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Sarah Bures


As I prepared to go to my first AFROPUNK Fest in 2014, I thought about the things I would shoot to capture the soul of AFROPUNK, like the music and the scene. AFROPUNK is known for its attendees' statement-making outfits and style, which is what most photographers shoot. Yet while walking around Commodore Barry Park I found myself drawn to festival goers' footwear because many people's shoes were statement pieces in their own right.

Shoes are powerful: they carry us around, they can be imbued with sentimental value and they can be canvases for self-expression--something that is such a large part of AFROPUNK's ethos.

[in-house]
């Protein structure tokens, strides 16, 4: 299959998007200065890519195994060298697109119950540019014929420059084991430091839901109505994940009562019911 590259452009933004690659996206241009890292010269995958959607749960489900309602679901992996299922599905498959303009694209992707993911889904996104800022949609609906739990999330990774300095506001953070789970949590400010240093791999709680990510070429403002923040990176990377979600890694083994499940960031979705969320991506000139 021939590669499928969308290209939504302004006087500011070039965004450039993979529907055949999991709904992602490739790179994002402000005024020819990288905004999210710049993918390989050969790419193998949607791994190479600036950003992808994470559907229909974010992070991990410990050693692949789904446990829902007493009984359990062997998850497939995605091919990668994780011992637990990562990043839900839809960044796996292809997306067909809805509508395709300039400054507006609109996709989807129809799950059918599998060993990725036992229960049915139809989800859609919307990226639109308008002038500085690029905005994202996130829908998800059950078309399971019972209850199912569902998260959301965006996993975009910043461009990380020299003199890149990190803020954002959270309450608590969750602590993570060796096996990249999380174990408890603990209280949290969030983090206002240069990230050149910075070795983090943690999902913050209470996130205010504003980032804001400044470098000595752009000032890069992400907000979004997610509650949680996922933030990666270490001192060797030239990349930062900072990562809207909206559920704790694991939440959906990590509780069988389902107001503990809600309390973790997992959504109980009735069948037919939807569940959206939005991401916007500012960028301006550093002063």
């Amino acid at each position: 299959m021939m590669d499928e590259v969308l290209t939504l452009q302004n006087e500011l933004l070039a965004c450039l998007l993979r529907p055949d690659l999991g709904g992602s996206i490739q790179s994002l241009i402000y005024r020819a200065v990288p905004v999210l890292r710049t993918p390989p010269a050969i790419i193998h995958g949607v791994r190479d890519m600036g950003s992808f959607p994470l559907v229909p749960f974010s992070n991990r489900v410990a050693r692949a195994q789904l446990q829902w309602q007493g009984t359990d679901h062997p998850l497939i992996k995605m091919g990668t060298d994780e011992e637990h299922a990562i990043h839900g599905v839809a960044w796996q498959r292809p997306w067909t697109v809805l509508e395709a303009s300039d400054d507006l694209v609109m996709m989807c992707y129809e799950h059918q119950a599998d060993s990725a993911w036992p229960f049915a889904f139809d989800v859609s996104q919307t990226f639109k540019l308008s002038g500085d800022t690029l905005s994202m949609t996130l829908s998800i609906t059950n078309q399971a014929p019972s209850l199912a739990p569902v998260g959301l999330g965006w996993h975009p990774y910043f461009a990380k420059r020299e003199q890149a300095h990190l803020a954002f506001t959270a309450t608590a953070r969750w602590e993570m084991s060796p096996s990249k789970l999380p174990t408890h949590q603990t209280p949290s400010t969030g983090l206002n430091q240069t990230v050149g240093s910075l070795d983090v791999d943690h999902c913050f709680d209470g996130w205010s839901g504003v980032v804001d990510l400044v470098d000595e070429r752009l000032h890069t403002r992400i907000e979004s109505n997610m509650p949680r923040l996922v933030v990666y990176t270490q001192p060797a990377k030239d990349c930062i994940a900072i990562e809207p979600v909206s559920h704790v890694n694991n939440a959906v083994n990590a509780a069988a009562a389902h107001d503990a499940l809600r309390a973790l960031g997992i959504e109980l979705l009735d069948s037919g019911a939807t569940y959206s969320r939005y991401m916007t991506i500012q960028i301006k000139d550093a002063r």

As a photographer, I think that in order to find the soul of a music festival, you need to look to its people. I went to capture the people of AFROPUNK, and then I looked down.

The following photos were taken at AFROPUNK in 2014 and 2015.

EJ Wright, from Harlem, NY, came to Afropunk to document the festival for Snapchat.

Paulina Singer, from Brooklyn, NY

Tom Charles, from Orange County, NY

 Nicole Walker, from Ft. Lauderdale, FL

Rachel Lifter, an Assistant Professor of Fashion Studies at Parsons School of Design, came to the festival to conduct interviews for her upcoming book on music, fashion and youth culture.

Flof, left, and Blessloso, right, traveled from Atlanta to attend this year's festival and were handing out roses to festival attendees.

Ayade Rice, from Brooklyn, NY

Kabira Dame, from Brooklyn, NY

Taj, from Harlem, NY